Market researchers at Futuresource Consulting report the Action Camera market will reach 9 million units in 2018. Also, “GoPro continues to maintain its position as the dominant market leader, despite a growing number of vendors vying for market share,” the survey finds.

“Worldwide demand for action cameras reached almost 5 million units in 2013,” the company adds, “which represented annual growth of 47 percent.”

Why the growth? “The relative importance of outdoor pursuits,” the analysts say, as well as “propensity to spend on emerging CE categories, and the use of social media are some of the main drivers of demand for action cameras.”

In 2013, Future Consulting adds, the majority of sales were for consumer applications, such as sports enthusiasts. The remainder was for professional applications, predominantly TV production.

A 20-page report provides an assessment of the market, forecasts to 2018, profiles the key regions, and reviews the latest developments in the competitive landscape, retail distribution, and product features.

 

Surveillance cameras in the home: Google subsidiary Nest acquiring Dropcam

dropcam

dropcam

Dropcam lets you check in on your home, no matter where you are in the world. But that’s not the only reason we’re excited about adding them to the Nest family. Our companies actually have a lot in common.”

That’s the word from Nest, which gathered plenty of acclaim for its smart connected thermostat — so much so that Google acquired the startup for more than $3 billion. Now the subsidiary returns the favor by buying Dropcam, maker of in-home WiFi-connected cameras — although for $555 million.

“Although this was a big decision for us, it wasn’t a difficult one to make,” says Nest founder Matt Rogers in a blog post. “Before deciding to extend an offer to Dropcam, we spent a lot of time looking at camera companies and technologies around the world. And I can say without a doubt, Dropcam has the best products, services, and customer experience in the business.”

What’s next? “The plan is for us to work together to reinvent products that will help shape the future of the conscious home and bring our shared vision to more and more people around the world,” Rogers continues. “For now though, not much will change. Dropcam products will still be sold online and in stores. And Dropcam customers will still continue to use their Dropcam accounts.”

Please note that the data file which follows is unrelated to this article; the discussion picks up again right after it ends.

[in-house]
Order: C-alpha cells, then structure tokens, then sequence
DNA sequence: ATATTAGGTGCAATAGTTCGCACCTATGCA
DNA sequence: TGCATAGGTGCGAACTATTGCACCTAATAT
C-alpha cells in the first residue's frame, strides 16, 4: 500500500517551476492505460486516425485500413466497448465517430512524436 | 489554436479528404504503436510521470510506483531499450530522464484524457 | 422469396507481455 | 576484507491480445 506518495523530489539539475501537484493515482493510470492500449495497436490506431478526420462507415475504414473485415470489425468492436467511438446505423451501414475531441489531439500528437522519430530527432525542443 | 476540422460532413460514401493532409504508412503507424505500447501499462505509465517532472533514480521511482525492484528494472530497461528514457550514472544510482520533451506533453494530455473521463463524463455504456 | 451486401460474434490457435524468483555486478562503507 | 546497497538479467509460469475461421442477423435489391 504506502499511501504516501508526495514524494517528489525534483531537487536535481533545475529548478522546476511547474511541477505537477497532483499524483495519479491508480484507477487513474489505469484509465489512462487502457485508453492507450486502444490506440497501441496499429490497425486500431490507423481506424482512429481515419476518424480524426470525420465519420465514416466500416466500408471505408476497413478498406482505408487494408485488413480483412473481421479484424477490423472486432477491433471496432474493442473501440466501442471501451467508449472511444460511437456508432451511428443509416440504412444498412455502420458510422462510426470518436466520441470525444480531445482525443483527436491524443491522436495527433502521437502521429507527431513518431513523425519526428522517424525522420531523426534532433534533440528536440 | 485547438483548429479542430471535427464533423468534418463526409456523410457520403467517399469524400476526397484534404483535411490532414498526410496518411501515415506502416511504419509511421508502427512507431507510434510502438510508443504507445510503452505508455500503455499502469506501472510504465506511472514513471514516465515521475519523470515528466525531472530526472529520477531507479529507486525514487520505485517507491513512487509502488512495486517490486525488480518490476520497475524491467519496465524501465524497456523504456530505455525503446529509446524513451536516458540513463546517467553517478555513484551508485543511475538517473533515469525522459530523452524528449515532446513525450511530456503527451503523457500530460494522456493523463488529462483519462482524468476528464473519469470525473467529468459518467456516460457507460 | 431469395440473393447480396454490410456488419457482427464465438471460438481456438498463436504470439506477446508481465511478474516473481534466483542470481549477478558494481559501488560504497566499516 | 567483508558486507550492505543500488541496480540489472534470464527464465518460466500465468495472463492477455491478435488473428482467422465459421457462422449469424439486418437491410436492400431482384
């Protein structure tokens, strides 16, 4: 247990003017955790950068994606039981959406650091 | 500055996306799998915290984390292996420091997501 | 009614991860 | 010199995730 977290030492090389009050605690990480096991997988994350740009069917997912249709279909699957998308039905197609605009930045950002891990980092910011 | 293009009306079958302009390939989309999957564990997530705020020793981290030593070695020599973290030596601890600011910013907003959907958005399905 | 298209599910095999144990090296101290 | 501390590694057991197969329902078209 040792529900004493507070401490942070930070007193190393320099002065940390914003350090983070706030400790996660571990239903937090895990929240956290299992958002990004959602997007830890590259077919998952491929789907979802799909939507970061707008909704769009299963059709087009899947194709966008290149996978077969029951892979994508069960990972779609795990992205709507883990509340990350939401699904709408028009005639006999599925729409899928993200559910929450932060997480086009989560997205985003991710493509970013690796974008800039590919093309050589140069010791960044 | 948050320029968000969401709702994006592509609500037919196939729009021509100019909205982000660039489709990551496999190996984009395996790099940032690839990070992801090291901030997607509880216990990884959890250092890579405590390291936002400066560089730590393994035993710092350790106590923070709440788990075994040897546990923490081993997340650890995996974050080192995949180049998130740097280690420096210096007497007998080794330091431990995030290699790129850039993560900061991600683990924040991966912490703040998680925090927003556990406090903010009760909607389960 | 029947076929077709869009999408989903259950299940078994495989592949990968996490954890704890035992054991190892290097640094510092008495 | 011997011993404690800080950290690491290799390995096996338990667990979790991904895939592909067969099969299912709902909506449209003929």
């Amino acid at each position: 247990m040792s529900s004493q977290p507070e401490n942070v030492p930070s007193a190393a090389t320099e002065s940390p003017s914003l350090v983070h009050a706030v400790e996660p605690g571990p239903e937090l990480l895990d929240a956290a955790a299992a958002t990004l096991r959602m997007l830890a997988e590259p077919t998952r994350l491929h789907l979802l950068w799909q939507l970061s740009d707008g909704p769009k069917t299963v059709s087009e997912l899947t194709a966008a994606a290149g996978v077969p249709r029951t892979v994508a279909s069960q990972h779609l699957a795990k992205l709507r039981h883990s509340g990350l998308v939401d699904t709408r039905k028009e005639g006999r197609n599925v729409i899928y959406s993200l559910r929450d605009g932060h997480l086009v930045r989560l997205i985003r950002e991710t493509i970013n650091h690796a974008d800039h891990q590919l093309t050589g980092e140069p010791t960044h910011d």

As for fears this means Google will be watching you in your home, Rogers says “Like Nest customer data, Dropcam will come under Nest’s privacy policy, which explains that data won’t be shared with anyone (including Google) without a customer’s permission. Nest has a paid-for business model and ads are not part of our strategy. In acquiring Dropcam, we’ll apply that same policy to Dropcam too.”

Dropcam was founded in 2009, with products we “literally built ourselves,” writes co-founder Greg Duffy. “Nest and Dropcam are kindred spirits. Both were born out of frustration with outdated, complicated products that do the opposite of making life better.”

 

 

Not just squares: Creative tools on Instagram

instagram tools 2

instagram tools 2

Online image sharing service Instagram first gained fame for its filters (and its square crop). Now the company is part of Facebook, but keeps adding new capabilities — this time aimed at more creative users.

“We’re delighted to bring you a set of new creative tools on Instagram with the ability to adjust brightness, contrast, saturation, warmth and more,” the company says. “Inspiring creativity is incredibly important to us—and as the Instagram community grows, we’ve been excited to hear requests for more ways to creatively take hold of how your photos look and feel.”

Adjustment slider tool include brightness, highlights, shadows, and saturation. Users can also now adjust how strongly a filter is applied to a photo.

“You take a photo to capture a moment, but often what you see in the photograph doesn’t feel the same as what you remember,” Instagram adds. “From brightening up a photo of your dinner party to better capturing the warmth of a sunset portrait, these new creative tools help you bring out and share the beauty of the moment as you remember it.”

It’s a free update available now on iOS and Android.

There’s also more information here at PetaPixel and here at TechCrunch.

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19th century photography superior to smartphones?

19th century slefie

19th century slefie

As with any headline ending with a question mark, the answer is “No” — but Shutterstock posts an amusing contrast and compare between how photographs were taken way-back-when and today.